Future Farmers by Trish Beaver

Feeding the community

His love of farming came from his father who was a rural beef farmer. Mzwandile Duma (27) used to get excited when his father would say, “That one there is yours and that one too.”
The road into farming began at Zakhe College where he did his high school and then he applied to be part of the Future Farmers programme. For him this was the beginning of a journey that saw him exposed to a wider world.
Today he is a Regional Manager with African Conservation Trust (ACT) and his job is to help plan and organise food gardens in poor communities and to encourage food security. They have made a huge difference to the communities where they have worked – teaching permaculture skills and also giving local communities a way to improve their health.
ACT has established thriving food gardens in Hlabisa and in Richmond and the latest community to benefit from their programme is Mpophomeni. Many of the candidates they have working on the project are from the Future Farmers programme.
All of these staffers have to do a training course on permaculture which is done by local permaculture expert Paul Duncan. Using these skills they create thriving food gardens out of barren patches of land.

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Pic: Mzwandile Duma (far Left) is working for ACT and here are some of the community members who are learning how to apply the principles of permaculture to their community food garden in Mpophomeni.

Mzwandile is proud of the impact they have made to the residents who have developed a new respect for the land and for growing food. He said: “If you can teach people how to grow food using the very minimum of resources then they should never go hungry.
“Permaculture is using what nature has provided and looking at the land, and working with it. Many people have the idea that they need to have tractors and fertiliser and that to create food is an effort and expensive. But using the principles of permaculture anyone can grow their own vegetable garden.”
Mzwandile went to Florida in the USA for his overseas internship, and he says that experience was invaluable. “To see how other people in the world operate is very inspiring, because you realise that in South Africa we some distance to go.”
“They use technology to their advantage and they have a very strong work ethic. It made me realise that we have the land but we need more people with skills to do the work. Too many of our farm workers are not exposed to the principles of farming and they do not see the big picture, that is why they cannot aspire to being a manager or owning their own farm.”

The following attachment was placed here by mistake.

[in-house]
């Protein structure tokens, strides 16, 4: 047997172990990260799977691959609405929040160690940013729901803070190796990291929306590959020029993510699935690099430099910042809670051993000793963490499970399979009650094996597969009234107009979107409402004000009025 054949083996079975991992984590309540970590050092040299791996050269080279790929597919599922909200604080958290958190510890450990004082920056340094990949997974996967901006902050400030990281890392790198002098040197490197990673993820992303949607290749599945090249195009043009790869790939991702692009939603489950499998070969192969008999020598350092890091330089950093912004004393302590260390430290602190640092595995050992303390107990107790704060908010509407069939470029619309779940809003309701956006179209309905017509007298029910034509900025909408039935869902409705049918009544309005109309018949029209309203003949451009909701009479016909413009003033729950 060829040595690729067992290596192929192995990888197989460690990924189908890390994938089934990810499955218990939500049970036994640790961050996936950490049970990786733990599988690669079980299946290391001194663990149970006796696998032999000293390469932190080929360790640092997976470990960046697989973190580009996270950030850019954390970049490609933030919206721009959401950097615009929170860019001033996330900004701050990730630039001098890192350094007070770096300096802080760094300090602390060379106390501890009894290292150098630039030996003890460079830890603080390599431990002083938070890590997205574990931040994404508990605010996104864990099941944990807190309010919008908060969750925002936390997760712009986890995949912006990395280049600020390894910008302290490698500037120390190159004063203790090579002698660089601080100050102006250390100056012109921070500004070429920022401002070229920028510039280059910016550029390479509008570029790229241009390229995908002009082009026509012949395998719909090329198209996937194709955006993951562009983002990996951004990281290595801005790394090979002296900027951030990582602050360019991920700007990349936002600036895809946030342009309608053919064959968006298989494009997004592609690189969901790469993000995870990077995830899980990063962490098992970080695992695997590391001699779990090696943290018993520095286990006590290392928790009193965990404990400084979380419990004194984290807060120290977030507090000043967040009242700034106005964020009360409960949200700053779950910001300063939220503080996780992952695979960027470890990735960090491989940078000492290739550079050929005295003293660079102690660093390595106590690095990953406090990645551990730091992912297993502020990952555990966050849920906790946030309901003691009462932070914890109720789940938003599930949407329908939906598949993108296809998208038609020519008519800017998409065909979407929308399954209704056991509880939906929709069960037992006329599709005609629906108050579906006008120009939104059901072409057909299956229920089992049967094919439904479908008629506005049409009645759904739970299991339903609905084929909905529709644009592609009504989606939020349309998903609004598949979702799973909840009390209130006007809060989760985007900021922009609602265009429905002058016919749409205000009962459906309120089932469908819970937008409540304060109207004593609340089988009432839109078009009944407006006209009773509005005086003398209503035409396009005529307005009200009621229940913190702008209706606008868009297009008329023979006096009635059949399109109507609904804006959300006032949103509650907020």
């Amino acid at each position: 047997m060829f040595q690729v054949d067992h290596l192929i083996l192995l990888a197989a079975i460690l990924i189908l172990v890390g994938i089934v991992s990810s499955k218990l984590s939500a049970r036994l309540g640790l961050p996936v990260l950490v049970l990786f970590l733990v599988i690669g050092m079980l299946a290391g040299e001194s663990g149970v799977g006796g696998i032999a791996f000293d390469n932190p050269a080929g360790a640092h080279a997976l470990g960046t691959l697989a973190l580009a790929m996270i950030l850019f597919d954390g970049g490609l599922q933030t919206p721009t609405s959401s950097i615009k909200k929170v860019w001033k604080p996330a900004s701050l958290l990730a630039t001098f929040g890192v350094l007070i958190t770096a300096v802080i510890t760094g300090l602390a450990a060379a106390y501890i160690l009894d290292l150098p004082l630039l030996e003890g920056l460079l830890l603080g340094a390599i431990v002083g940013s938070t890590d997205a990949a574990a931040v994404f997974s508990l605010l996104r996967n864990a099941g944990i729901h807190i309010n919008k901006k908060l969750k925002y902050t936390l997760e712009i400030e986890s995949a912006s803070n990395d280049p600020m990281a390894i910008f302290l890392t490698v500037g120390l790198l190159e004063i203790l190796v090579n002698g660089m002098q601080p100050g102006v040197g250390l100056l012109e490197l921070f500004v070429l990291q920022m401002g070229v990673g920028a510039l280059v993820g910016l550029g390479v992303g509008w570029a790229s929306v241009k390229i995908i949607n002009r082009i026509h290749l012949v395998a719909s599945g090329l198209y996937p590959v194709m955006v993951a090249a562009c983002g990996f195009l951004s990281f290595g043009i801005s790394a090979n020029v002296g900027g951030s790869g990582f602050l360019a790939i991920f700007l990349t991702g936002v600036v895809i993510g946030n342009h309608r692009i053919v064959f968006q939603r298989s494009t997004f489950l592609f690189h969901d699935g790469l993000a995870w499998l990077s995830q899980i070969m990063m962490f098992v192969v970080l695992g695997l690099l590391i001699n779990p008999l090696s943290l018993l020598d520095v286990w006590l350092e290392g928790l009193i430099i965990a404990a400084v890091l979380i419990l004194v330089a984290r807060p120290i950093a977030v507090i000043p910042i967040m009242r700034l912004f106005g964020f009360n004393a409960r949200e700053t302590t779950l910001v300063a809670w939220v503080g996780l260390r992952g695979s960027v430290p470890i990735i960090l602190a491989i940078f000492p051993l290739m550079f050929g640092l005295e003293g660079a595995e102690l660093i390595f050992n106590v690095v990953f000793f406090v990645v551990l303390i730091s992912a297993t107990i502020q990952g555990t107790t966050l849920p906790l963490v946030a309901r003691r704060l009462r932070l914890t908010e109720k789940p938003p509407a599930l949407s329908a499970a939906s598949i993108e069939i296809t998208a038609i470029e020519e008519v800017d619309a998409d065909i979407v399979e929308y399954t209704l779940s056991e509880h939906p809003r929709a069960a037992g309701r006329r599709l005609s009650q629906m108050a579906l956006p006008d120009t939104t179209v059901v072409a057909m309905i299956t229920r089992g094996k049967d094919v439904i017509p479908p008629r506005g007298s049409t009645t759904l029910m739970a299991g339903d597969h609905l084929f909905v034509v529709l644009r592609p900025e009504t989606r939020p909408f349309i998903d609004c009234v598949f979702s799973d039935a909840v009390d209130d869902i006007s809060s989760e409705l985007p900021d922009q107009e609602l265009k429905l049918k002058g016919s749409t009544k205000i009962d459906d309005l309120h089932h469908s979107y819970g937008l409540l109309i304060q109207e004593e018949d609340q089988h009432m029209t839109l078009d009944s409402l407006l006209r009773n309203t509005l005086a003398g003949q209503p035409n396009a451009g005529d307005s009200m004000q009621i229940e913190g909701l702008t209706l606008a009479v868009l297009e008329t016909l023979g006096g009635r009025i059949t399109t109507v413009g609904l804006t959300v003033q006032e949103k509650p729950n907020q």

Mzwandile hopes that one day he will own his own dairy farm, as that is his real passion. But his work with ACT is very important to him as he can see what a difference it is making. He was the first Future farmer to receive the prestigious “Mentorship Award”.
This award is given to those Future Farmers who go out of their way to share their knowledge with others. In his position as regional manager Mzwandile oversees at least ten other people and he is always willing to help them and advise them.
One of the aims of ACT is for the people to grow enough food for themselves and then to find a market for their excess produce. At the schools where the food is grown they supply the kitchen with the food so that the meals can be healthy.
They also teach the learners about growing food and how to use permaculture. At the schools they have cleverly dug trenches from the gutters so the rain waters can feed the vegetables. The aim is to inspire the children to go home and make their own gardens.
They also use cut grass to put on top of the beds to prevent weeds from growing and also to prevent the moisture from evaporating. One of the things they use to prevent goats and cows from eating the crops is an old fashioned repellent where they mix cow dung with water and spray it on the leaves. This prevents the animals from eating it.
They are currently establishing a seedling nursery which will help to supply the gardens in the future. They teach the community how to harvest seed and how to do companion planting. This is a way to grow plants next to each other. The effect is to prevent insects and other pests from eating the crops.
Two of the young future farmers working on the programme have recently been identified as candidates to go to the United Kingdom, they will be learning how to grow strawberries in time for next year’s Wimbledon tennis championship.
Mlondi Mazeka and Thobeka Mthetwa are thrilled to be given this chance to learn and to experience the wider world. Judy Stuart, founder of Future Farmers says: “I see the potential in many of these young people and while you can nurture and teach them, the chance to learn in a new environment is invaluable. It matures them and gives them life skills. It also gives them a global perspective on farming which is really important.”